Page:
06 Jul 18

The Great Recession, financial strain and self-assessed health in Ireland.

Authors: MAZEIKAITE Gintare, O'DONOGHUE Cathal, SOLOGON Denisa.

Abstract: In this paper, we study the effects of the 2008 economic crisis on general health in one of the most severely affected EU economies – Ireland. We examine the relationship between compositional changes in demographic and socio-economic factors, such as education, income, and financial strain, and changes in the prevalence of poor self-assessed health over a 5-year period (2008-2013). We apply a generalised Oaxaca-Blinder decomposition approach for non-linear regression models proposed by Fairlie (1999, 2005). Results show that the increased financial strain explained the largest part of the increase in poor health in the Irish population and different sub-groups. Changes in the economic activity status and population structure also had a significant positive effect. The expansion of education had a significant negative effect, preventing further increases in poor health. Wealthier and better-educated individuals experienced larger relative increases in poor health, which led to reduced socioeconomic health inequalities.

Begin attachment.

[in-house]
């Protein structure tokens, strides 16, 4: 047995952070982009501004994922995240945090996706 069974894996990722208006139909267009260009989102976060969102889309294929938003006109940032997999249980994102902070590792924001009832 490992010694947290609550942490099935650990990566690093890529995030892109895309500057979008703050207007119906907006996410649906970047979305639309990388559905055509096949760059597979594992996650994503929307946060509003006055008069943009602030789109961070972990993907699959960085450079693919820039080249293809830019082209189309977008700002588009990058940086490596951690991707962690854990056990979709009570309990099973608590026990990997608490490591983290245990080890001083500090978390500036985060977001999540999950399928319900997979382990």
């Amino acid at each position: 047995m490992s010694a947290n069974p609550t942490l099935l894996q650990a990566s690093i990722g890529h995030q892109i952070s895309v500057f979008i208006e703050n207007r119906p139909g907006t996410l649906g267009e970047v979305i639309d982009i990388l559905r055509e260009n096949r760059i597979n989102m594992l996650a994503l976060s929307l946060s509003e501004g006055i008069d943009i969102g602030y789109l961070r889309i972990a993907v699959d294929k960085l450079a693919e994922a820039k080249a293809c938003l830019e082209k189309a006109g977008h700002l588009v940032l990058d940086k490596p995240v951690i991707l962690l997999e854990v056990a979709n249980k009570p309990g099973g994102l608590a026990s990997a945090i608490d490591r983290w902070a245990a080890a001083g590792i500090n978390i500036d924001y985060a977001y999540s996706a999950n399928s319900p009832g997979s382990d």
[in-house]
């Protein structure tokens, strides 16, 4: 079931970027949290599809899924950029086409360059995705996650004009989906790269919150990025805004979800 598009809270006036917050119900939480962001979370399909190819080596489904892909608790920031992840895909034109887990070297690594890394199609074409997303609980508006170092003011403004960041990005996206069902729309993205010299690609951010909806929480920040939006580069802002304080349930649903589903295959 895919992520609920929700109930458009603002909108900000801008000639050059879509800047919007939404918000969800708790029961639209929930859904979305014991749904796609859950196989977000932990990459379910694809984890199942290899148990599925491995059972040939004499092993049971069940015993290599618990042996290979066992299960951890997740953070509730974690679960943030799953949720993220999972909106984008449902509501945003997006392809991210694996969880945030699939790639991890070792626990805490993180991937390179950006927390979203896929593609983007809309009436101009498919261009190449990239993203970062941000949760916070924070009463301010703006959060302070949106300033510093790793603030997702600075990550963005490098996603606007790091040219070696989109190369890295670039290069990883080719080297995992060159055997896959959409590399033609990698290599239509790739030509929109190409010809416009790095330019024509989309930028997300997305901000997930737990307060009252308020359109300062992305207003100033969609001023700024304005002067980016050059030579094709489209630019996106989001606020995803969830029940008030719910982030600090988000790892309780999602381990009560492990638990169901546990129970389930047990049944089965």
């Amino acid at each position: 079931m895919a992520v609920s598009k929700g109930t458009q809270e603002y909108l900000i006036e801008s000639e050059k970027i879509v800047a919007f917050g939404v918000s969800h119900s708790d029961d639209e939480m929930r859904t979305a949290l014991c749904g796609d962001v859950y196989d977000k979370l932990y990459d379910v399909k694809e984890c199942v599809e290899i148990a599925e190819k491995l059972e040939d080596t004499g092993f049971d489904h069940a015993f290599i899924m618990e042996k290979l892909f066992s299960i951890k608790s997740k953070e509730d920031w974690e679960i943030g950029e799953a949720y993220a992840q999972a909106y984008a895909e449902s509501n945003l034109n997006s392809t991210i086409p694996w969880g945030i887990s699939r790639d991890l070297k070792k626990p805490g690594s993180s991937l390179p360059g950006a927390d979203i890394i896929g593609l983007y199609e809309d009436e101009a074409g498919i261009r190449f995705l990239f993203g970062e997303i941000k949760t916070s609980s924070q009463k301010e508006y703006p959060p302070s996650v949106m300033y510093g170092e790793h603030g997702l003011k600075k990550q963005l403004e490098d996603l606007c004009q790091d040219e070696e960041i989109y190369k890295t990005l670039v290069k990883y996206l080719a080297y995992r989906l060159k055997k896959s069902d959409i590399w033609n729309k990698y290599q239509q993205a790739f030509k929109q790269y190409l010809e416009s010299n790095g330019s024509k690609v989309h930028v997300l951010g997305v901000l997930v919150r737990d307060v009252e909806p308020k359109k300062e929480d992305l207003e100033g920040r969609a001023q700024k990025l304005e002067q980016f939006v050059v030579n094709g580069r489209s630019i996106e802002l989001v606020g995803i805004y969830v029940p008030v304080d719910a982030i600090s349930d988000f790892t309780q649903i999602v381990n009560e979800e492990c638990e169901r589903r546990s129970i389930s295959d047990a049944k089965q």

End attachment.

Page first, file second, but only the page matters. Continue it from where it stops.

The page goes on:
Reference: MAZEIKAITE Gintare, O'DONOGHUE Cathal, SOLOGON Denisa. The Great Recession, financial strain and self-assessed health in Ireland. LISER, 2018, Working Papers n°2018-12, 28 p.

population health,
economic crisis,
socio-economic factors,
self-assessed health

JEL: I10, J00.

Project: Tax-benefit systems, employment structures and cross-country differences in income inequality in Europe: a micro-simulation approach

Linked publications
The Economic and social review, 2018, vol. 49, n°2, pp. 173-200.
SOLOGON Denisa, VAN KERM Philippe, LI Jinjing, O'DONOGHUE Cathal
LISER, 2018, Working Papers n°2018-01, 48 p.